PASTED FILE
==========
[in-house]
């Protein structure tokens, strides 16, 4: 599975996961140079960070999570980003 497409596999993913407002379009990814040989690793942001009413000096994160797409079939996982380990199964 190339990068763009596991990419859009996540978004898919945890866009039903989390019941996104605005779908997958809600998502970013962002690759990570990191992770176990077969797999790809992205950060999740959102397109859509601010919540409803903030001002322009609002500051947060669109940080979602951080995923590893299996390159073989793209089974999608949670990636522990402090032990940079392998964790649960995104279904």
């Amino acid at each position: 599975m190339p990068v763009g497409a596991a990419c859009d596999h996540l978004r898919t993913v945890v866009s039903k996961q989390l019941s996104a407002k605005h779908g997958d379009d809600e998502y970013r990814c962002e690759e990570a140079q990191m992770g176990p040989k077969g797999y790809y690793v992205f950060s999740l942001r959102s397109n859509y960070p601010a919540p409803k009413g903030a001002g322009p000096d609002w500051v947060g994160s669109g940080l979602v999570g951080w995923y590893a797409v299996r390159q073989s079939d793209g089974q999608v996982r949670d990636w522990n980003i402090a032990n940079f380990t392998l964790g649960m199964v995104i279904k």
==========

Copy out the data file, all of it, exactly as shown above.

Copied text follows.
[in-house]
């Protein structure tokens, strides 16, 4: 599975996961140079960070999570980003 497409596999993913407002379009990814040989690793942001009413000096994160797409079939996982380990199964 190339990068763009596991990419859009996540978004898919945890866009039903989390019941996104605005779908997958809600998502970013962002690759990570990191992770176990077969797999790809992205950060999740959102397109859509601010919540409803903030001002322009609002500051947060669109940080979602951080995923590893299996390159073989793209089974999608949670990636522990402090032990940079392998964790649960995104279904």
């Amino acid at each position: 599975m190339p990068v763009g497409a596991a990419c859009d596999h996540l978004r898919t993913v945890v866009s039903k996961q989390l019941s996104a407002k605005h779908g997958d379009d809600e998502y970013r990814c962002e690759e990570a140079q990191m992770g176990p040989k077969g797999y790809y690793v992205f950060s999740l942001r959102s397109n859509y960070p601010a919540p409803k009413g903030a001002g322009p000096d609002w500051v947060g994160s669109g940080l979602v999570g951080w995923y590893a797409v299996r390159q073989s079939d793209g089974q999608v996982r949670d990636w522990n980003i402090a032990n940079f380990t392998l964790g649960m199964v995104i279904k």